Knowledge of Grammar and Concept Possession

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Abstract
This article deals with the cognitive relationship between a speaker and her internal grammar. In particular, it takes issue with the view that such a relationship is one of belief or knowledge (I call this view the ‘Propositional Attitude View’, or PAV). I first argue that PAV entails that all ordinary speakers (tacitly) possess technical concepts belonging to syntactic theory, and second, that most ordinary speakers do not in fact possess such concepts. Thus, it is concluded that speakers do not literally ‘know’ or ‘believe’ much of the contents of their grammars, and moreover, that these contents can only be attributed at a subpersonal level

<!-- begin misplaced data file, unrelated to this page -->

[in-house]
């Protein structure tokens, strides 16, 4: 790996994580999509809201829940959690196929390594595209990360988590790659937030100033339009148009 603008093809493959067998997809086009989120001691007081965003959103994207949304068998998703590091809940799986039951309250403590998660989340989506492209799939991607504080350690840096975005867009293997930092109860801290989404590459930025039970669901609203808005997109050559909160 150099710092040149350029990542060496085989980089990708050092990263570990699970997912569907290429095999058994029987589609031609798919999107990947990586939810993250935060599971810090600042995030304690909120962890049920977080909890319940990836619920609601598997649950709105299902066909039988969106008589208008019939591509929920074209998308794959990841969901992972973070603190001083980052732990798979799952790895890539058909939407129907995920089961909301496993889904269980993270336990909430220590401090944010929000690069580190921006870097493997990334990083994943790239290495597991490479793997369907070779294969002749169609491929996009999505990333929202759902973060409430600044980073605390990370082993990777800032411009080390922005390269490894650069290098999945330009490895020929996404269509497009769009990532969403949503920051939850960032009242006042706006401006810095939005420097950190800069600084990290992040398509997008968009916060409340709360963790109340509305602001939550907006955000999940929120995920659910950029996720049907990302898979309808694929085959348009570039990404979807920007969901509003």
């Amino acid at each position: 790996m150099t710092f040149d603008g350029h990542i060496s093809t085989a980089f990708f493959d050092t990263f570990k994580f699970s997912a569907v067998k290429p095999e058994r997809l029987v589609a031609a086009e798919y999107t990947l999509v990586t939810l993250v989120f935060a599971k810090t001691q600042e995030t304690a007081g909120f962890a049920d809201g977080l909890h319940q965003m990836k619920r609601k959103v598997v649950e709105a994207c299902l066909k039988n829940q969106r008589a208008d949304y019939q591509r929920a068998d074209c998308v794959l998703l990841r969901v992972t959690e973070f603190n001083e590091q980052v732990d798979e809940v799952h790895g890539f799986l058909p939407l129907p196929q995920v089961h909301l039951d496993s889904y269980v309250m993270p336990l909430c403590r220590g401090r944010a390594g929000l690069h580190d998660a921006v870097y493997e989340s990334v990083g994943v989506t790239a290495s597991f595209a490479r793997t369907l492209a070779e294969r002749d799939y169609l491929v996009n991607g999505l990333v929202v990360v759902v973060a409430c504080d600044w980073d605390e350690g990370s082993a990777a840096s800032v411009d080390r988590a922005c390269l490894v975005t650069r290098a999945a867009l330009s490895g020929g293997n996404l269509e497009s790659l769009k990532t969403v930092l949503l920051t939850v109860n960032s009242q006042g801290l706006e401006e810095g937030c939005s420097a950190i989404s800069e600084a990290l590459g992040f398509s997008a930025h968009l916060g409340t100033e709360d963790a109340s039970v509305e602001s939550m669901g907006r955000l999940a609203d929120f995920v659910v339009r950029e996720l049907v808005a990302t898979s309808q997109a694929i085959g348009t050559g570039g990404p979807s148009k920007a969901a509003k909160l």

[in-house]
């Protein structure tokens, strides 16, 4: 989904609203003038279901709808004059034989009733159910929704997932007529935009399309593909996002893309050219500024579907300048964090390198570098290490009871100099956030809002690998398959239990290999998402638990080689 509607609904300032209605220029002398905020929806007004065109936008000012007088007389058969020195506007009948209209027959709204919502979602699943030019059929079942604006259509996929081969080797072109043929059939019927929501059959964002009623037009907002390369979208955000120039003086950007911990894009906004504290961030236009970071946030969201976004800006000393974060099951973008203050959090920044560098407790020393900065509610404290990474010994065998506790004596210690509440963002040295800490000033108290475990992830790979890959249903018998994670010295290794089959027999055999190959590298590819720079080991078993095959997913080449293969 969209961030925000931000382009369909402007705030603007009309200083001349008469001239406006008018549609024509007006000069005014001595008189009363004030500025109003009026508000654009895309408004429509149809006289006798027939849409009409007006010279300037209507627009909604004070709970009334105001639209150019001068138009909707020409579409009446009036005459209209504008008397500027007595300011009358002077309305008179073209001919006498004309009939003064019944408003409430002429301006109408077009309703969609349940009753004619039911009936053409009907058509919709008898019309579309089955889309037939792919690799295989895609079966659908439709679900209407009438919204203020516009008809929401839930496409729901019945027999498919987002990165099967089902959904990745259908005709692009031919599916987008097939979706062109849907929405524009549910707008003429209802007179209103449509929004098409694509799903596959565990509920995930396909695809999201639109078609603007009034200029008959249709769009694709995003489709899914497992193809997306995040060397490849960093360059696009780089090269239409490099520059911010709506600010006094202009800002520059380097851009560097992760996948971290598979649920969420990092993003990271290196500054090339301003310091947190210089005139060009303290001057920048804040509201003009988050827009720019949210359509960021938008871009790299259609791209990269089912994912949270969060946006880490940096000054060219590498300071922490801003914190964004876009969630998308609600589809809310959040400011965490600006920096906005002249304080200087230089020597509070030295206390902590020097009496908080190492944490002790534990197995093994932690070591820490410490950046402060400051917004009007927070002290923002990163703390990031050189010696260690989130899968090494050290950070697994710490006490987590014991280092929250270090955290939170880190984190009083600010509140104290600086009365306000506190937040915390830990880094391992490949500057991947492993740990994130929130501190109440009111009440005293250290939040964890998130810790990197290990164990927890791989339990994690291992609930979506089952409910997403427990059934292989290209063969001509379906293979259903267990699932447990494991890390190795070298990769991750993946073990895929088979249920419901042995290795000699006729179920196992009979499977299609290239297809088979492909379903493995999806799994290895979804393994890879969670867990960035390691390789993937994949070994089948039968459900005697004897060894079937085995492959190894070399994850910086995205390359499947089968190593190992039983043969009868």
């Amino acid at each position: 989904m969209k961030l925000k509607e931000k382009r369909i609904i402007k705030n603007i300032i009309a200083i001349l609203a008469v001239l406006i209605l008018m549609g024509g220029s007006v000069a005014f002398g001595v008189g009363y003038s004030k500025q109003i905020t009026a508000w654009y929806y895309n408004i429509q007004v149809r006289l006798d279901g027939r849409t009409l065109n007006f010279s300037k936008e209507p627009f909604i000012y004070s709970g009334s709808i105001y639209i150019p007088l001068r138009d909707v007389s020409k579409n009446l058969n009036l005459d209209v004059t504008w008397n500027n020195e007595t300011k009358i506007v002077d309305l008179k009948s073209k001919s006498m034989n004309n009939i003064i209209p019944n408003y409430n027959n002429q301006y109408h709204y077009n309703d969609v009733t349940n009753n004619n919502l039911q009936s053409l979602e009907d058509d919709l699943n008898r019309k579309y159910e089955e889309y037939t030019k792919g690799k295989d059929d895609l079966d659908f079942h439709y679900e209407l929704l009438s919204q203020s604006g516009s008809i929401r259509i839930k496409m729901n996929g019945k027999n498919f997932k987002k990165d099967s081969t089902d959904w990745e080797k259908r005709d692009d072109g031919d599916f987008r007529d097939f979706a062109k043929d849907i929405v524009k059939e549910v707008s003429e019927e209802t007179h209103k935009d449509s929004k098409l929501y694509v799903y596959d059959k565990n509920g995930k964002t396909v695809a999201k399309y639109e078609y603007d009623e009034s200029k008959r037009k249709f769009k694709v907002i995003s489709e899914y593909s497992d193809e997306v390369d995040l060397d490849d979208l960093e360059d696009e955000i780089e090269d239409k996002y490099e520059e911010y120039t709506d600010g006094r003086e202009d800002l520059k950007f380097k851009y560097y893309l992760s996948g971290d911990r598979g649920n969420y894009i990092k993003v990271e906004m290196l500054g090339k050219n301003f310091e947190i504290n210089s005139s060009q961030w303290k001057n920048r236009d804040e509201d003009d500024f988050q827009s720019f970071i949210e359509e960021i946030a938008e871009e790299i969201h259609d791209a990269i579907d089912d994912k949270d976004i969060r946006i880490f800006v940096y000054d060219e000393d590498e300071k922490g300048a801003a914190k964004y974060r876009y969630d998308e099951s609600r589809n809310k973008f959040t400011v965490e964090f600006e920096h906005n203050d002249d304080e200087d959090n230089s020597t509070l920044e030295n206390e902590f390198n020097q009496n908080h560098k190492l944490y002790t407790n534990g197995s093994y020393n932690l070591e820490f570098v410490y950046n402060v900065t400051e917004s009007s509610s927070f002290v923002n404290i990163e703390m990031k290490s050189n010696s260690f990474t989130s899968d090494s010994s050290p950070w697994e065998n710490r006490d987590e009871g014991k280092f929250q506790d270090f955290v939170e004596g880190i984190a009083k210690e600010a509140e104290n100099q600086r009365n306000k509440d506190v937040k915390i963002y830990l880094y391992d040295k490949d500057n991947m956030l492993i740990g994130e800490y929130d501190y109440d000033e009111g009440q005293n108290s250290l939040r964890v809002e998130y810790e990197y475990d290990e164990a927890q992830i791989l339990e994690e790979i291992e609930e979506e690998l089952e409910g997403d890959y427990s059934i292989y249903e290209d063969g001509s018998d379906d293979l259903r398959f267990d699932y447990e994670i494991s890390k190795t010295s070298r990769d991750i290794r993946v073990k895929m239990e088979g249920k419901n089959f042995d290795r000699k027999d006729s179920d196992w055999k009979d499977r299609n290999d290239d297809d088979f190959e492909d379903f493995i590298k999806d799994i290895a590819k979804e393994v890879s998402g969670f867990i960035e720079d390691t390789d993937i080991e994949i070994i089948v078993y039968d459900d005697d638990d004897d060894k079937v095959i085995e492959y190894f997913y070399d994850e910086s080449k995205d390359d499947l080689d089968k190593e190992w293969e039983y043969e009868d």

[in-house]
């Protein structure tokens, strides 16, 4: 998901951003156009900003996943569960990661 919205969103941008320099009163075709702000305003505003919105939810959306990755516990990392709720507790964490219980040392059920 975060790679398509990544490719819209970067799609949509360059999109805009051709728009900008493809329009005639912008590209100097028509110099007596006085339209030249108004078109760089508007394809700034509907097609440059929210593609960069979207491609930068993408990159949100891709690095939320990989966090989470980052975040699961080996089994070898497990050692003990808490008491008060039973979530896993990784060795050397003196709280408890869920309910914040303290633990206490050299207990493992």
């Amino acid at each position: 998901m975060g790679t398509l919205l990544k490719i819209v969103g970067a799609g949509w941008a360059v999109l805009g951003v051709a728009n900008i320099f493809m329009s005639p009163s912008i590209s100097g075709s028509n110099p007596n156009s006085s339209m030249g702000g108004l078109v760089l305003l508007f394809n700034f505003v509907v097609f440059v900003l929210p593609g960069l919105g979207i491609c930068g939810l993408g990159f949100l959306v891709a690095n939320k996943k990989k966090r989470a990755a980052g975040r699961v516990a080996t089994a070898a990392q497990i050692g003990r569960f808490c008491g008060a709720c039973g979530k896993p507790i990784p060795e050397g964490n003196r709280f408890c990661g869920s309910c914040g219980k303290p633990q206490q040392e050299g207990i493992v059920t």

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Archival date: 2011-11-04
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References found in this work BETA
Computation and Cognition.Pylyshyn, Zenon W.
The Varieties of Reference.Antony, Louise M.; Evans, Gareth & McDowell, John
The Modularity of Mind.Cummins, Robert & Fodor, Jerry

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2011-11-04

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